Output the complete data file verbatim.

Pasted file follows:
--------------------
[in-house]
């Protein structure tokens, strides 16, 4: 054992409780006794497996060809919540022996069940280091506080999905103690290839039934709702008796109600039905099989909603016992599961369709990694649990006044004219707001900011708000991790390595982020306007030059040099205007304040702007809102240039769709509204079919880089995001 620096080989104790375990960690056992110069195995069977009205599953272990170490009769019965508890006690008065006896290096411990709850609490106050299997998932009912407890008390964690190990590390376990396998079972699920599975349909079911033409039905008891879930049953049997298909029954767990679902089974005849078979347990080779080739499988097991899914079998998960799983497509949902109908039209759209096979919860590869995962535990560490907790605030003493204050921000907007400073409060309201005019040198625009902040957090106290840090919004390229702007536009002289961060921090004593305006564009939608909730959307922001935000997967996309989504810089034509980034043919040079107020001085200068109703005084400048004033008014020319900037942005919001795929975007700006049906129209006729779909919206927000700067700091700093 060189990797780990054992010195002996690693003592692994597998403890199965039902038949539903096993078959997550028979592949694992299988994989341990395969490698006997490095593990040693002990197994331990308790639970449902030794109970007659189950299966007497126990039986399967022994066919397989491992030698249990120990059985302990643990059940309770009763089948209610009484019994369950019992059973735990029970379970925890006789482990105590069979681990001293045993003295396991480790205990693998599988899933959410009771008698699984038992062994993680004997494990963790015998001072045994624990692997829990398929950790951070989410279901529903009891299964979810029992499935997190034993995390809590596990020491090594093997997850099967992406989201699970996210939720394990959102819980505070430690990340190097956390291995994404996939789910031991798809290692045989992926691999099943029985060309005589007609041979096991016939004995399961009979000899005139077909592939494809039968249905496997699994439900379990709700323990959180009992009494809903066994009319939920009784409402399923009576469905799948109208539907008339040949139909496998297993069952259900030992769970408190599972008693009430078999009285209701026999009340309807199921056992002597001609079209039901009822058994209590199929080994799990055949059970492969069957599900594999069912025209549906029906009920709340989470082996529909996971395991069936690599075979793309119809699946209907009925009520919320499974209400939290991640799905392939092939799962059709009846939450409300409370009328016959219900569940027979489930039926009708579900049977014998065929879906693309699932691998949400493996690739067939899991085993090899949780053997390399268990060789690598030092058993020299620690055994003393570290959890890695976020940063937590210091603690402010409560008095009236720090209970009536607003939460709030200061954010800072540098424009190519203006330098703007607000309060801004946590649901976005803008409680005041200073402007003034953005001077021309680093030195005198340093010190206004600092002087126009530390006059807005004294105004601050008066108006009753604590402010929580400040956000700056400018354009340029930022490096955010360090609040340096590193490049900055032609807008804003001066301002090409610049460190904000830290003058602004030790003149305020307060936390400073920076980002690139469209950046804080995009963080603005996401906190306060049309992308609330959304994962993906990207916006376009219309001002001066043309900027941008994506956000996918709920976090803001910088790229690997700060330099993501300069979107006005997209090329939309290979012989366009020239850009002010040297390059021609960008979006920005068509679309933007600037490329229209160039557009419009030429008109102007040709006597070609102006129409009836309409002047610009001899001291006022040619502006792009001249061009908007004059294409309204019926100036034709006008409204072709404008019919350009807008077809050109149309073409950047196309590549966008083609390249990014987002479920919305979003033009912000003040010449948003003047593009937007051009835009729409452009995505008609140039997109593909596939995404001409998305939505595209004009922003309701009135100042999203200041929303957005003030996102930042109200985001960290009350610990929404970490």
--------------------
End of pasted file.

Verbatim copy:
[in-house]
């Protein structure tokens, strides 16, 4: 054992409780006794497996060809919540022996069940280091506080999905103690290839039934709702008796109600039905099989909603016992599961369709990694649990006044004219707001900011708000991790390595982020306007030059040099205007304040702007809102240039769709509204079919880089995001 620096080989104790375990960690056992110069195995069977009205599953272990170490009769019965508890006690008065006896290096411990709850609490106050299997998932009912407890008390964690190990590390376990396998079972699920599975349909079911033409039905008891879930049953049997298909029954767990679902089974005849078979347990080779080739499988097991899914079998998960799983497509949902109908039209759209096979919860590869995962535990560490907790605030003493204050921000907007400073409060309201005019040198625009902040957090106290840090919004390229702007536009002289961060921090004593305006564009939608909730959307922001935000997967996309989504810089034509980034043919040079107020001085200068109703005084400048004033008014020319900037942005919001795929975007700006049906129209006729779909919206927000700067700091700093 060189990797780990054992010195002996690693003592692994597998403890199965039902038949539903096993078959997550028979592949694992299988994989341990395969490698006997490095593990040693002990197994331990308790639970449902030794109970007659189950299966007497126990039986399967022994066919397989491992030698249990120990059985302990643990059940309770009763089948209610009484019994369950019992059973735990029970379970925890006789482990105590069979681990001293045993003295396991480790205990693998599988899933959410009771008698699984038992062994993680004997494990963790015998001072045994624990692997829990398929950790951070989410279901529903009891299964979810029992499935997190034993995390809590596990020491090594093997997850099967992406989201699970996210939720394990959102819980505070430690990340190097956390291995994404996939789910031991798809290692045989992926691999099943029985060309005589007609041979096991016939004995399961009979000899005139077909592939494809039968249905496997699994439900379990709700323990959180009992009494809903066994009319939920009784409402399923009576469905799948109208539907008339040949139909496998297993069952259900030992769970408190599972008693009430078999009285209701026999009340309807199921056992002597001609079209039901009822058994209590199929080994799990055949059970492969069957599900594999069912025209549906029906009920709340989470082996529909996971395991069936690599075979793309119809699946209907009925009520919320499974209400939290991640799905392939092939799962059709009846939450409300409370009328016959219900569940027979489930039926009708579900049977014998065929879906693309699932691998949400493996690739067939899991085993090899949780053997390399268990060789690598030092058993020299620690055994003393570290959890890695976020940063937590210091603690402010409560008095009236720090209970009536607003939460709030200061954010800072540098424009190519203006330098703007607000309060801004946590649901976005803008409680005041200073402007003034953005001077021309680093030195005198340093010190206004600092002087126009530390006059807005004294105004601050008066108006009753604590402010929580400040956000700056400018354009340029930022490096955010360090609040340096590193490049900055032609807008804003001066301002090409610049460190904000830290003058602004030790003149305020307060936390400073920076980002690139469209950046804080995009963080603005996401906190306060049309992308609330959304994962993906990207916006376009219309001002001066043309900027941008994506956000996918709920976090803001910088790229690997700060330099993501300069979107006005997209090329939309290979012989366009020239850009002010040297390059021609960008979006920005068509679309933007600037490329229209160039557009419009030429008109102007040709006597070609102006129409009836309409002047610009001899001291006022040619502006792009001249061009908007004059294409309204019926100036034709006008409204072709404008019919350009807008077809050109149309073409950047196309590549966008083609390249990014987002479920919305979003033009912000003040010449948003003047593009937007051009835009729409452009995505008609140039997109593909596939995404001409998305939505595209004009922003309701009135100042999203200041929303957005003030996102930042109200985001960290009350610990929404970490």